Zardetto Prosecco Brut
Located in the heart of the famous Prosecco territory between Conegliano and Valdobiadene, Zardetto has been a leader in sparkling wine for more than 40 years. This vibrant and refreshing off-dry Prosecco is produced from carefully selected grapes grown on the finest hilltop vineyards, after which Zardetto’s state-of-the-art winery blends modern techniques and traditional practices that result in an acclaimed brut. As one of the first companies to introduce and distribute Prosecco outside Italy, Zardetto continues to conquer the global market with a wide portfolio of high-quality products. The Zardetto philosophy is steeped in the potential of the Conegliano Valdobbiadene hills, aiming to make sparkling Prosecco that truly emphasizes the characteristics of the beloved land. This requires a consistently high level of quality, from exploring new soil in search of unique characteristics, to a significant investment in technology. Fabio personally oversees the entire process, from the vine to the final customer, utilizing his rich knowledge of every hill and terroir in the Prosecco DOC to source the best grapes of the region. After collecting separate grapes from each vineyard with respect to the appropriate maturation time (depending on exposition, location, soil, etc.), Zardetto brings them to the winery where they chill and softly press them. The juice is then ready for fermentation and initial contact with yeasts. To create sparkling Prosecco, secondary fermentation is carried out in large pressured tanks called autoclavi, also known as “The Italian Method,” over a period of nearly 40 days. This process results in the characteristic flowery, fruity Prosecco taste. Once secondary fermentation is complete, the Prosecco is finally filtered and bottled.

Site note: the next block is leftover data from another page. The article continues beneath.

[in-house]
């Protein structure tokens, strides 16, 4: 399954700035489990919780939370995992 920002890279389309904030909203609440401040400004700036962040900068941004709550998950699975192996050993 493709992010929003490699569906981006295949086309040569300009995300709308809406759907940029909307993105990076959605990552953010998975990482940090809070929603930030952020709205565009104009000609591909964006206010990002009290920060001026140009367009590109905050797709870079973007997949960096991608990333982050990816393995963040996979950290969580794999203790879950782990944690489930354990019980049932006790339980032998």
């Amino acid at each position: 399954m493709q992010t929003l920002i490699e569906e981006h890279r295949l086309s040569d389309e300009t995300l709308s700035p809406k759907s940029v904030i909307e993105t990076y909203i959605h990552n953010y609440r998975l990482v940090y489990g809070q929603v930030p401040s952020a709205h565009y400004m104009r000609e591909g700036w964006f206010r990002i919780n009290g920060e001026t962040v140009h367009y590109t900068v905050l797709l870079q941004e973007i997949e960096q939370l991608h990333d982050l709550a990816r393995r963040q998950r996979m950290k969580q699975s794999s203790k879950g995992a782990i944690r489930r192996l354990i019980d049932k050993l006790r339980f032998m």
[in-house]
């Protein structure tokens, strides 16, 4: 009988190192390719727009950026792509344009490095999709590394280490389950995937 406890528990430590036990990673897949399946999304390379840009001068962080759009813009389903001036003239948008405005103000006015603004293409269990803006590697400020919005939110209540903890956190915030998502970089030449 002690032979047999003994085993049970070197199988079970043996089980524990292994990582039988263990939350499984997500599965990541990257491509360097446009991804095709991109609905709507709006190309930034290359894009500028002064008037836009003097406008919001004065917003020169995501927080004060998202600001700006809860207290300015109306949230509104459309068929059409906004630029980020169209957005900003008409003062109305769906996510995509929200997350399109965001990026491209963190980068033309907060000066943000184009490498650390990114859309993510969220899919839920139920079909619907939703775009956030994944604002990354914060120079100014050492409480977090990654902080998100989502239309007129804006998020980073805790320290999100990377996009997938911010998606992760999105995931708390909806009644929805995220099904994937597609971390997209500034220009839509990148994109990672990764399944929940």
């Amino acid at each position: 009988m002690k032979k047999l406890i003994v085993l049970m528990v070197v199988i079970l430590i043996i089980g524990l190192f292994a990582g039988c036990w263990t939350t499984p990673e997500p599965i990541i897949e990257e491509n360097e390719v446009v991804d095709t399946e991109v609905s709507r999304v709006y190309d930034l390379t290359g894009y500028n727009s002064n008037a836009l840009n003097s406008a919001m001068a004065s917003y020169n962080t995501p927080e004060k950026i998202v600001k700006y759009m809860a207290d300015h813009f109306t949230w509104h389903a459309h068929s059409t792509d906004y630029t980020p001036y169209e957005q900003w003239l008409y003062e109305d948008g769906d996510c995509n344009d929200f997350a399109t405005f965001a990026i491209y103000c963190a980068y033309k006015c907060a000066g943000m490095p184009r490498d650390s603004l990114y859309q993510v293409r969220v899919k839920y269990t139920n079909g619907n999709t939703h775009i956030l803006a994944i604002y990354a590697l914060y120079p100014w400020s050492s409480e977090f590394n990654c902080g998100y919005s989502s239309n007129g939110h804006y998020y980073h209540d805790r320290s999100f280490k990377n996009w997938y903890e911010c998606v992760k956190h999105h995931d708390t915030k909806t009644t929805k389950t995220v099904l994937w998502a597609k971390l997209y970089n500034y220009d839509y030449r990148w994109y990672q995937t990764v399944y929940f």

One of the world’s most popular and playful sparkling wines, Prosecco is a specialty of northeastern Italy, spanning nine provinces of the Veneto and Fruili-Venezia Giulia regions. A higher-quality version that must meet more stringent production requirements is known as Prosecco Superiore and must come from the more rugged terrain between the towns of Valdobiaddene and Conegliano. Prosecco can be produced as a still wine, a semi-sparkling wine (“frizzante”), or a fully sparkling wine (“spumante”)—the latter being the most common. While it is typically produced in a “brut” (dry) style, its fresh and fruity character makes it seem a bit sweeter than it actually is. “Extra brut” styles, incorporating higher levels of residual sugar, are quite popular, however.
Made from the Glera grape, which was formerly and confusingly called Prosecco, these wines are notable for pleasant flavors of peach, pear, melon, green apple, and honeysuckle. Lower pressure during the carbonation process (also called the tank method) means that the bubbles are lighter and frothier than in Champagne or other traditional method sparkling wine, and less persistent. Prosecco is also a great choice to blend with orange juice for mimosas for a classic brunch beverage.
A term typically reserved for Champagne and Sparkling Wines, non-vintage or simply “NV” on a label indicates a blend of finished wines from different vintages (years of harvest). To make non-vintage Champagne, typically the current year’s harvest (in other words, the current vintage) forms the base of the blend. Finished wines from previous years, called “vins de reserve” are blended in at approximately 10-50% of the total volume in order to achieve the flavor, complexity, body and acidity for the desired house style. A tiny proportion of Champagnes are made from a single vintage.
There are also some very large production still wines that may not claim one particular vintage. This would be at the discretion of the winemaker’s goals for character of the final wine.